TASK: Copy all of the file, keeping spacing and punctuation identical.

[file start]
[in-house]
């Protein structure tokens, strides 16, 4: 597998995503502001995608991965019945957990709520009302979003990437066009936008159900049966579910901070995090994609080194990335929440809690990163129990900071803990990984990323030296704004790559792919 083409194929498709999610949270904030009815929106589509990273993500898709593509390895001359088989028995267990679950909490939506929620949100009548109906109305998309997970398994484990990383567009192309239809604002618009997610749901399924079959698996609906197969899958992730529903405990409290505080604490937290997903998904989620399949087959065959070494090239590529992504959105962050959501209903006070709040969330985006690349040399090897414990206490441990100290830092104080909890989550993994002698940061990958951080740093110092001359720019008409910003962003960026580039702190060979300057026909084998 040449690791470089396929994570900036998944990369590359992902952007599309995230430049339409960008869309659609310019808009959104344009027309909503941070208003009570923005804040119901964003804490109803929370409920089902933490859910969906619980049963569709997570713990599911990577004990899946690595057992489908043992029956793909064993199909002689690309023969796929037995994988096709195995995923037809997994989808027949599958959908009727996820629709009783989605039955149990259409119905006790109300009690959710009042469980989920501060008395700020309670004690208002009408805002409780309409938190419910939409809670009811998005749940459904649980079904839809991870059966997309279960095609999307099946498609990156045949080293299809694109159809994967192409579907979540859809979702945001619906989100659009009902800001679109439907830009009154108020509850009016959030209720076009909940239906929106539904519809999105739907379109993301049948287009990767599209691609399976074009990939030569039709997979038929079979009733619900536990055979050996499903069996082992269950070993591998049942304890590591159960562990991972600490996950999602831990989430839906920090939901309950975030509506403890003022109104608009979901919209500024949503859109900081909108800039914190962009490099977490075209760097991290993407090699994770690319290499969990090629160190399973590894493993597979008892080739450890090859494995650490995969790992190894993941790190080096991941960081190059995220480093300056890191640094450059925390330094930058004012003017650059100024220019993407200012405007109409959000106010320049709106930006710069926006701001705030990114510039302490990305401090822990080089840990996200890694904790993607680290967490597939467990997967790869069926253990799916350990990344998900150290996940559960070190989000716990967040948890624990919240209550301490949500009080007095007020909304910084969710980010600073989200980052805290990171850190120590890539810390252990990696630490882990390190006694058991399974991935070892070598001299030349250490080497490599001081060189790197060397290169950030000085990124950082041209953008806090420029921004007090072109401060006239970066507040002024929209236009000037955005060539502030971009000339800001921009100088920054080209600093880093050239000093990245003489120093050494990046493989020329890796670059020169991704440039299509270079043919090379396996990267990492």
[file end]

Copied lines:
[in-house]
């Protein structure tokens, strides 16, 4: 597998995503502001995608991965019945957990709520009302979003990437066009936008159900049966579910901070995090994609080194990335929440809690990163129990900071803990990984990323030296704004790559792919 083409194929498709999610949270904030009815929106589509990273993500898709593509390895001359088989028995267990679950909490939506929620949100009548109906109305998309997970398994484990990383567009192309239809604002618009997610749901399924079959698996609906197969899958992730529903405990409290505080604490937290997903998904989620399949087959065959070494090239590529992504959105962050959501209903006070709040969330985006690349040399090897414990206490441990100290830092104080909890989550993994002698940061990958951080740093110092001359720019008409910003962003960026580039702190060979300057026909084998 040449690791470089396929994570900036998944990369590359992902952007599309995230430049339409960008869309659609310019808009959104344009027309909503941070208003009570923005804040119901964003804490109803929370409920089902933490859910969906619980049963569709997570713990599911990577004990899946690595057992489908043992029956793909064993199909002689690309023969796929037995994988096709195995995923037809997994989808027949599958959908009727996820629709009783989605039955149990259409119905006790109300009690959710009042469980989920501060008395700020309670004690208002009408805002409780309409938190419910939409809670009811998005749940459904649980079904839809991870059966997309279960095609999307099946498609990156045949080293299809694109159809994967192409579907979540859809979702945001619906989100659009009902800001679109439907830009009154108020509850009016959030209720076009909940239906929106539904519809999105739907379109993301049948287009990767599209691609399976074009990939030569039709997979038929079979009733619900536990055979050996499903069996082992269950070993591998049942304890590591159960562990991972600490996950999602831990989430839906920090939901309950975030509506403890003022109104608009979901919209500024949503859109900081909108800039914190962009490099977490075209760097991290993407090699994770690319290499969990090629160190399973590894493993597979008892080739450890090859494995650490995969790992190894993941790190080096991941960081190059995220480093300056890191640094450059925390330094930058004012003017650059100024220019993407200012405007109409959000106010320049709106930006710069926006701001705030990114510039302490990305401090822990080089840990996200890694904790993607680290967490597939467990997967790869069926253990799916350990990344998900150290996940559960070190989000716990967040948890624990919240209550301490949500009080007095007020909304910084969710980010600073989200980052805290990171850190120590890539810390252990990696630490882990390190006694058991399974991935070892070598001299030349250490080497490599001081060189790197060397290169950030000085990124950082041209953008806090420029921004007090072109401060006239970066507040002024929209236009000037955005060539502030971009000339800001921009100088920054080209600093880093050239000093990245003489120093050494990046493989020329890796670059020169991704440039299509270079043919090379396996990267990492």